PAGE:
Washington, DC is best known as the battleground for Congress, a stage for legislative developments that affect the country.

But beyond the new iron fences around the Capitol, the district itself is a vibrant city full of culture and ethnic history. And thanks to centuries-old laws that give Congress complete control over the capital, it is home to the most unique cannabis industry in the country: while it is legal to own and even grow at home, selling cannabis in DC has been legal since legalization went into effect six years ago .

Yet industry activists and stakeholders believe change is imminent, now that the White House has a new resident and the Senate is under Democratic control. The DC government seems to agree: According to official figures, preparations are already underway for local licensing and regulation of adult cannabis sales.

The Cannabis Business Times and Cannabis Dispensary spoke to experts on the DC cannabis scene about how the new industry should be regulated and what is the most likely path to establishing adult sales in the district.

What is the current status of cannabis in DC?

DC legalized cannabis with its Initiative 71, which was passed in 2014 and went into effect in February 2015. The new law allowed adult residents to own up to two ounces of cannabis, grow up to six plants at home, and consume them on private property. Residents are also allowed to “give gifts” to someone up to an ounce, but sales of any amount are banned thanks to the infamous “Harris Rider,” a regulation blocking the sale of cannabis in DC that Rep. Andy Harris put on the federal budget for years became (R-MD).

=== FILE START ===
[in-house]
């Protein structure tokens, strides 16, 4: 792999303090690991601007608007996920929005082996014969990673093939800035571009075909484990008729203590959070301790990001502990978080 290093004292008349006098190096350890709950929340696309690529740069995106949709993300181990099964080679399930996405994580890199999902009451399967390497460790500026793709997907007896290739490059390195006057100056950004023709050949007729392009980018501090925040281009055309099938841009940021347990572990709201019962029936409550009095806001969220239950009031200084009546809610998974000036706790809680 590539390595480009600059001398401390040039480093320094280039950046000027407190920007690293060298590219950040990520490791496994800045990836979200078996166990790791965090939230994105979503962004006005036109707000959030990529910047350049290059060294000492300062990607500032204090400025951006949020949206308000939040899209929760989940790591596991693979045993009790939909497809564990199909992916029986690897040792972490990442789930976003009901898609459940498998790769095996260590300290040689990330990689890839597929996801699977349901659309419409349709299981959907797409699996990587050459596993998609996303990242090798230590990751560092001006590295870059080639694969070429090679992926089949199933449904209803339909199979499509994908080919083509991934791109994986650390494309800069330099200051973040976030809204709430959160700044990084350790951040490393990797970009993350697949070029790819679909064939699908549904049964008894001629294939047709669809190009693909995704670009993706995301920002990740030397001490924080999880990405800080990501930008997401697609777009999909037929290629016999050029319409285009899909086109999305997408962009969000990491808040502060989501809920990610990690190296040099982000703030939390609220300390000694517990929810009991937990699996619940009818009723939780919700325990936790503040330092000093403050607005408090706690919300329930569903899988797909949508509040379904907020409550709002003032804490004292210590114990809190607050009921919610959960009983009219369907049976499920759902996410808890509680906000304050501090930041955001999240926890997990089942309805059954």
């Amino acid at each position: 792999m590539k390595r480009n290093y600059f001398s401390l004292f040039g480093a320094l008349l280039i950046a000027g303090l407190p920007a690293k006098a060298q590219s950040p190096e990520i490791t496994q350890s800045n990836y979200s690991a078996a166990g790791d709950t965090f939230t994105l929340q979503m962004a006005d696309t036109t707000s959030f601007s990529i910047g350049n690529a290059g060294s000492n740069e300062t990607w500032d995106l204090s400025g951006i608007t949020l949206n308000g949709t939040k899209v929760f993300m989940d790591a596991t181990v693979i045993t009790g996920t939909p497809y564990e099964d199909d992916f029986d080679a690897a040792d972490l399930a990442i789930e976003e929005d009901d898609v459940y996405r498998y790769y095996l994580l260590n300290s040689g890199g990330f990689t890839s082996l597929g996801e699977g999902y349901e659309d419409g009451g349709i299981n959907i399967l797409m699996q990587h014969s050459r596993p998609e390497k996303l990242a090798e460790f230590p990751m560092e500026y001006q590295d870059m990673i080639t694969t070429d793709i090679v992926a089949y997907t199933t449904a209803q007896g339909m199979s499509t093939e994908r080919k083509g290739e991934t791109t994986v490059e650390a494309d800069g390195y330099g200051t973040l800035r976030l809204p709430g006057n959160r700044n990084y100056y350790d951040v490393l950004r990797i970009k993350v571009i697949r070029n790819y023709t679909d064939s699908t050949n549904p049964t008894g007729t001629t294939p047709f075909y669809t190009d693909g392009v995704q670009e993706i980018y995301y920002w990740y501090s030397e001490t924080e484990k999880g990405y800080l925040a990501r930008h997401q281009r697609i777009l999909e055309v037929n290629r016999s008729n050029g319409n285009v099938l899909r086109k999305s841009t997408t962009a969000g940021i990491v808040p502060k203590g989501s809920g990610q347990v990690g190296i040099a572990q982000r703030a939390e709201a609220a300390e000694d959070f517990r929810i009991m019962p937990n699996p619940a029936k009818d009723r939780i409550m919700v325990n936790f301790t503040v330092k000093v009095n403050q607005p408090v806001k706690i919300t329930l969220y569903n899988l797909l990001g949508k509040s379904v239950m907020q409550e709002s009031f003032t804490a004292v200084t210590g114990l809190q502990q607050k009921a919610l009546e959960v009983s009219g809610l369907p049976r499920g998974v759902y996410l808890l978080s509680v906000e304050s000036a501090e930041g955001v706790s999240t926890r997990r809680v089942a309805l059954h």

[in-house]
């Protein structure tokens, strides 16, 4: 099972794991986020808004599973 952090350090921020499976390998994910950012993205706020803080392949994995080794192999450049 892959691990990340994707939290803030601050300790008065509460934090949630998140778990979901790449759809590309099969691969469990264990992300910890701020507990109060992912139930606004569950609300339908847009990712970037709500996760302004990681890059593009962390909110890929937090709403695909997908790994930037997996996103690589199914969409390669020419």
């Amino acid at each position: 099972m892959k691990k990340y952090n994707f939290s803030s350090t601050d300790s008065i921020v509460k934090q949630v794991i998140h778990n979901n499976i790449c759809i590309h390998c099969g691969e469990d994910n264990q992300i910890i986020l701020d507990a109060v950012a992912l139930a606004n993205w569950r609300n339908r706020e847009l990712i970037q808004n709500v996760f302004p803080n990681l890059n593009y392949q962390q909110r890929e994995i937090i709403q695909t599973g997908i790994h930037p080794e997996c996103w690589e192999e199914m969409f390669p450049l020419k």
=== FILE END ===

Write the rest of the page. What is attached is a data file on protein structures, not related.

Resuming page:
The sales ban has created an industry of discreet “pop-up” marketplaces, often hosted in a private residence or other location that is only open to attendees. Although these underground “pharmacies” are often heavily guarded, they are also frequent targets of police raids and violent crimes, especially robbery, as perpetrators know that salespeople are in a legal gray area and are unlikely to call the police or suspect the incident Report.

Recent movement in DC cannabis sales

In early 2021, the government decided to correct the situation through local laws. Two separate bills were tabled: Mayor Muriel Bowser’s Safe Cannabis Sales Act of 2021, and Councilor Phil Mendelson’s Comprehensive Cannabis Legalization and Regulation Act of 2021.

The calculations are similar, but with some important differences. Mayor Bowser’s bill sets specific caps on the amount of revenue to be used for community grants and business start-up support, while Councilor Mendelson’s bill sets 50% of cannabis revenue for a community reinvestment fund and 30% for a social equity fund Used to provide credit and assistance. to applicants for a social justice license. The mayor’s bill also restricts license types to only five types, although both bills create license categories for micro-businesses. Bowser’s bill also has a higher tax rate of 17% compared to 13% in Mendelson’s proposal.

Compare bills and predict the future

Activists seem to clearly favor Councilor Mendelson’s plan.